Simplicity, simply

Simplicity is a proposal for a new language for programmable blockchain scripts. It tries to learn from and address the flaws with Script and Solidity, the two dominant languages.

The Simplicity paper can be found here:

Script & Solidity

Script is a Forth-like stack-based language. This means that we push data onto a stack, and whenever we reach an operator, we pull data from the stack to operate on. Script has no awareness of the chain. It only knows about the transaction that contains it. This means Script programs never change their result based on what other people are doing, which is extremely useful. There are very few operations in Script, so there are pretty strict limits on what you can do. We know which operations are expensive, and we know there are no loops or new operations, so we can check in advance how much time a Script program will take to execute.

Solidity is a Javascript-like language that compiles to EVM bytecode. It allows for loops, function definitions, and access to the EVM's memory. Solidity programs are compiled, and stored on the chain in what's called a "smart contract." Because Solidity programs may be complicated, miners never know in advance how much work it'll take to execute one. Or whether it'll just be a never-ending loop. To fix this the EVM requires that you send gas with your transactions to pay miners for running your program. When the gas is used up, the program stops. And because Solidity programs might depend on what else is going on in the EVM, they might have a different result every time you run them.


Simplicity tries to stay fast and chain-state-independent like Script while adding most of the versatility of Solidity. It does this by removing loops and structuring the language to allow easy "static analysis."

In layman's terms, we can skim through a script before executing it and quickly count up how much effort it'll take to execute. In Script, we do this in a hacky way by saying "oh, signature checking is the only expensive thing" and never allowing anything to be added. In Simplicity, we have a small list of operations, and we know the exact cost of each of them. When we build larger structures from them, we know exactly what the larger structures cost too. We just add up the costs of the basic operations we used.


Once we build up a structure we like, say, the SHA256 hashing algorithm, we can standardize it into something called a "jet." Jets are super cool. We know that the program doesn't depend on anything outside the transaction. This means we know that every structure we build will always behave the exact same way every time. If we know that, we can just skip executing it, and jet right on over to the end state. Jets are shortcuts for common useful structures. Once a jet is built and standardized it becomes fast and cheap because we skip a bunch of intermediary work. We can then add it to our list of basic operations and use it to build new structures and even new jets!

Because jets are always built from the basic operations they don't break static analysis. You can't add loops via jets, or do anything else that was previously impossible. They make useful things faster and easier without breaking anything. Extensibility without risk.

As a side note, jets in special cases are allowed in Solidity. But usually have bad incentives. They must be designed by manually examining each specific contract. And these contracts must be either chain-state-independent or forced to error in a specific way. The easiest EVM jets to create are miner-forced errors. This could be very bad for users and Solidity developers.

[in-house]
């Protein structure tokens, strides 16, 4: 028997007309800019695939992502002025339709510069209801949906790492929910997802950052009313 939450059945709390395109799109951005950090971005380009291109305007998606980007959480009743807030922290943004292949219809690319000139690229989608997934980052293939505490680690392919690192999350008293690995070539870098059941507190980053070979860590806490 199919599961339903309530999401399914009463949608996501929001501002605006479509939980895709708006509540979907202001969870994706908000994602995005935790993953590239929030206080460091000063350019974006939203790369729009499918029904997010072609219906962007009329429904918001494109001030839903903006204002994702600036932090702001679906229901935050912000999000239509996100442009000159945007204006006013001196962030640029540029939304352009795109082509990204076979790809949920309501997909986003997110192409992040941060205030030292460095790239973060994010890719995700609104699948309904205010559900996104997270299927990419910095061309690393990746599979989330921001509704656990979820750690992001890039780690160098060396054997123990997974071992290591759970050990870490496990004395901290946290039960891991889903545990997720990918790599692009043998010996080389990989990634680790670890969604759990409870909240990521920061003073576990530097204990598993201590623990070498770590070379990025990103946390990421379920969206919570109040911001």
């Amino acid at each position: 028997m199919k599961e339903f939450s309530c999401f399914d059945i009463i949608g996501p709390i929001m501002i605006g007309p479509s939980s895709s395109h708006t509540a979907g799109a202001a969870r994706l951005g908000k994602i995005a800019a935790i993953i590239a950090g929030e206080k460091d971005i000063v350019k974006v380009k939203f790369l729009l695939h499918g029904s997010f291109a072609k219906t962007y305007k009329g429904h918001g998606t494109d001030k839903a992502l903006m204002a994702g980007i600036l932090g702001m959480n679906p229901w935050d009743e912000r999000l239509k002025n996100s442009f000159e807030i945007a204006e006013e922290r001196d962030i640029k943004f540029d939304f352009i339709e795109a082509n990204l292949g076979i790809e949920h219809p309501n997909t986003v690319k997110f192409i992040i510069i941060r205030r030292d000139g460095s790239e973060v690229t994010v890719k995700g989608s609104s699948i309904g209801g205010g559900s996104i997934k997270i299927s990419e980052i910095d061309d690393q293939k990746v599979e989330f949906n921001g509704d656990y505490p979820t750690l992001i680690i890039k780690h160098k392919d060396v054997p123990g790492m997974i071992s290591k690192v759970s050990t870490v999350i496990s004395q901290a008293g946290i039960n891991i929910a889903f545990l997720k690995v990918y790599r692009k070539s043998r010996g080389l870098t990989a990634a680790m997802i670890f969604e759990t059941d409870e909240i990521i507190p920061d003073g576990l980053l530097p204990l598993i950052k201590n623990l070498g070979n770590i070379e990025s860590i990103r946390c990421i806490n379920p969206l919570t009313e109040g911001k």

Simplicity is also designed to take advantage of a neat upgrade called Merklized Abstract Syntax Trees (MAST) that has been on Core's roadmap for a long time (see BIP114). MAST lets you build large programs, and then only show the chain the parts you want to execute. This means that less goes on chain, which is good, but also that the rest of the program stays private.

Right now, I can set up a Script program that lets me spend coins after 6 months or lets 3 of 5 friends move the money before that. But when I spend the coins after the time limit, everybody learns who those 5 friends were. Or if they spend the money, everyone learns that I was going to gain access if they didn't. MAST lets me publish only the part that allows me to spend money, and keep everything else private. Simplicity will allow this out of the box, which is a big upgrade in privacy.

Bitcoin integration

Simplicity, when it's ready, can be implemented as a soft fork using script versions. Now that SegWit is active, every program on Bitcoin has a version number that tells nodes how to interpret the script. This means that we can fix bugs in Script and SegWit without invalidating old transactions. It also means that we can add entirely new scripting systems like Simplicity.

As Mark Friedenbach (maaku) pointed out on the bitcoin-dev mailing list recently, the version number can encode not just whether a script is written in Simplicity, but also what jets it needs. However, this doesn't mean that implementation is right around the corner, or even anywhere on the horizon. Greg Maxwell (gmaxwell/nullc) outlined a host of problems to solve before we can even think about soft forking it in.


Simplicity is very promising. It's accompanied by formal proofs of its function, and it solves some very pressing problems in blockchain scripting. It'd be a big upgrade over Script and could provide the safety guarantees that are missing from Solidity. Jets are interesting, But don't hold your breath for a soft fork any time soon.